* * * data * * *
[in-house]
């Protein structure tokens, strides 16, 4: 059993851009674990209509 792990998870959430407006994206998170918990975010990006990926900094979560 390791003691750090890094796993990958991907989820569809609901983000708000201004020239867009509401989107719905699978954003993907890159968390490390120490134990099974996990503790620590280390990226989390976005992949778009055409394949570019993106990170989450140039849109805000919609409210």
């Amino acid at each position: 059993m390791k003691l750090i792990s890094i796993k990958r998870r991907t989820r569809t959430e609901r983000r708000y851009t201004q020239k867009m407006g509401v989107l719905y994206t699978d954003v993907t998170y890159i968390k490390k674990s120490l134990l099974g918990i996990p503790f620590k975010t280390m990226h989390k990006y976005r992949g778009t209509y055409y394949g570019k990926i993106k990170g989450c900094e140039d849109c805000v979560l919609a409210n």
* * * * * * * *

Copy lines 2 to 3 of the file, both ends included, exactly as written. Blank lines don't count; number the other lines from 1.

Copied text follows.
């Protein structure tokens, strides 16, 4: 059993851009674990209509 792990998870959430407006994206998170918990975010990006990926900094979560 390791003691750090890094796993990958991907989820569809609901983000708000201004020239867009509401989107719905699978954003993907890159968390490390120490134990099974996990503790620590280390990226989390976005992949778009055409394949570019993106990170989450140039849109805000919609409210």
């Amino acid at each position: 059993m390791k003691l750090i792990s890094i796993k990958r998870r991907t989820r569809t959430e609901r983000r708000y851009t201004q020239k867009m407006g509401v989107l719905y994206t699978d954003v993907t998170y890159i968390k490390k674990s120490l134990l099974g918990i996990p503790f620590k975010t280390m990226h989390k990006y976005r992949g778009t209509y055409y394949g570019k990926i993106k990170g989450c900094e140039d849109c805000v979560l919609a409210n």